In 2012, CREW filed an ethics complaint over Issa disclosing sealed information about the Fast and Furious scandal into the Congressional Record – unusual because watchdog groups usually fight for, not against, disclosure of government information.
Following the spat, Issa spokesman Frederick Hill said CREW was strategic about how it raised ethics concerns about Democratic politicians.
“It’s like in the movie ‘The Departed’ when the character Colin Sullivan figures out Frank Costello was an FBI informant and Costello says, ‘I never gave up anybody who wasn’t going down anyway,’” Hill said then.
In CREW's defense, under departing director Melanie Sloan, the group did sometimes create real headaches for Democrats, even prompting liberal donors to flee and a rebuke from the Democracy Alliance, a network of left-wing millionaire and billionaire donors.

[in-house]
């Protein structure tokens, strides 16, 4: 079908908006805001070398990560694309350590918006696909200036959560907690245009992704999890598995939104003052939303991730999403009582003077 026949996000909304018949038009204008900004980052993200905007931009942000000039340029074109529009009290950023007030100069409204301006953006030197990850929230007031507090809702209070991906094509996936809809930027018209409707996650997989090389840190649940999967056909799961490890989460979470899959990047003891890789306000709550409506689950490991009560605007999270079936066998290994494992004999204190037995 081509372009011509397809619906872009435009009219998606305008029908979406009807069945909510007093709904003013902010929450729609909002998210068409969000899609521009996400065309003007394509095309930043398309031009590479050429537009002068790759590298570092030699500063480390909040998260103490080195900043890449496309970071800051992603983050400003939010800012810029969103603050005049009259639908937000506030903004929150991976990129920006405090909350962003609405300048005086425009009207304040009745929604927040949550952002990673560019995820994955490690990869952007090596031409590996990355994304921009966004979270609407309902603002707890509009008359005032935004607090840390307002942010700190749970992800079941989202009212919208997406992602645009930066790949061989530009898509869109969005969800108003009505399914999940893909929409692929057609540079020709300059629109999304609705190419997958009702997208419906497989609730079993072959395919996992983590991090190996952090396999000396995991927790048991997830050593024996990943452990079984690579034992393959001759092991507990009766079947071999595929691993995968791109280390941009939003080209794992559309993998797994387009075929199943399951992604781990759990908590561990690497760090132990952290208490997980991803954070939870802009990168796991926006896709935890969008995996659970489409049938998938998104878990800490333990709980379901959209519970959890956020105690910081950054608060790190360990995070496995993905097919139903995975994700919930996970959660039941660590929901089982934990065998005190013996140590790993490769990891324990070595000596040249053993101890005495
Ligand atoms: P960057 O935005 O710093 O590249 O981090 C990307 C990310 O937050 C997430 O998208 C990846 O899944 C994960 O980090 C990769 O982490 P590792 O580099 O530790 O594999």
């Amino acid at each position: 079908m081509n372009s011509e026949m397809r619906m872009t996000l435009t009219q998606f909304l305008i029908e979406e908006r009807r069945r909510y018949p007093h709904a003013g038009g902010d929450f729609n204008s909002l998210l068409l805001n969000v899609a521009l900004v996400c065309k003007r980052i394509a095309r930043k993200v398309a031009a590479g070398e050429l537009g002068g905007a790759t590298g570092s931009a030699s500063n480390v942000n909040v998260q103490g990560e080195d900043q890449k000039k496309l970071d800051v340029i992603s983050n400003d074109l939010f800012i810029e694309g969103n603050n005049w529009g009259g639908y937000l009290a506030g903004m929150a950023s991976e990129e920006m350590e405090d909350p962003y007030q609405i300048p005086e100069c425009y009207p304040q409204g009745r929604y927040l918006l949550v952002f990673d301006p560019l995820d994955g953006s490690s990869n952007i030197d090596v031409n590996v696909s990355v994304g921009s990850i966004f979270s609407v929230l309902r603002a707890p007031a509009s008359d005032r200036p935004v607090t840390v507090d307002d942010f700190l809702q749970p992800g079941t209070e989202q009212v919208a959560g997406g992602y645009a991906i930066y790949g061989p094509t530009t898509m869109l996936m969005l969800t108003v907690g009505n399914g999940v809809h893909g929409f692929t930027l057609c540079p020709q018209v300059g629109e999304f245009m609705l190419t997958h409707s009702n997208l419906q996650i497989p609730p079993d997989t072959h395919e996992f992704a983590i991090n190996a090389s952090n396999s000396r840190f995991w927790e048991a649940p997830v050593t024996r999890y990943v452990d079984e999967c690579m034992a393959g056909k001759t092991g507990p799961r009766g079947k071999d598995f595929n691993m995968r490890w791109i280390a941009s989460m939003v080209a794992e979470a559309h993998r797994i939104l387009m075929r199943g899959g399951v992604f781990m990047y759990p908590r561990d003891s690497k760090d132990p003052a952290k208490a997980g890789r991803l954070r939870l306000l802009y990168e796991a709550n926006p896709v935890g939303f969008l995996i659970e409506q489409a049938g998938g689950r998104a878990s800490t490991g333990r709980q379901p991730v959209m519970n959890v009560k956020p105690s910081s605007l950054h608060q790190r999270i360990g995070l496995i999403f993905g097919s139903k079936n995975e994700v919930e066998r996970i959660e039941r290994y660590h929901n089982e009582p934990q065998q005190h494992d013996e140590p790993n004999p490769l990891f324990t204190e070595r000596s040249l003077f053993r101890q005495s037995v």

The starkest example was in 2006, when Sloan harshly criticized then-Speaker Nancy Pelosi for trying to install the late Rep. John Murtha (D-PA), immersed in scandal, as her Majority Leader.
And, as a reporter who sometimes relied on Sloan and others at the group for quotes, I never found any reticence to engage on pieces about Democrats.
But in the aggregate, most of the group's ethics arrows have been shot at Republicans.
A GOP critic, following the news about Brock, passed on a dossier detailing the various ethics problems faced by Senate Majority Leader Harry Reid that CREW has had nothing to say about, despite having commented on parallel situations in the past concerning Republicans.
The best example came this year, when Reid was caught paying his granddaughter's jewelry business more than $31,000 from his campaign coffers. Despite having conducted a significant investigation into congressional nepotism – some of its best work – the group had nothing to say about Reid's spending, which he eventually reimbursed from personal funds.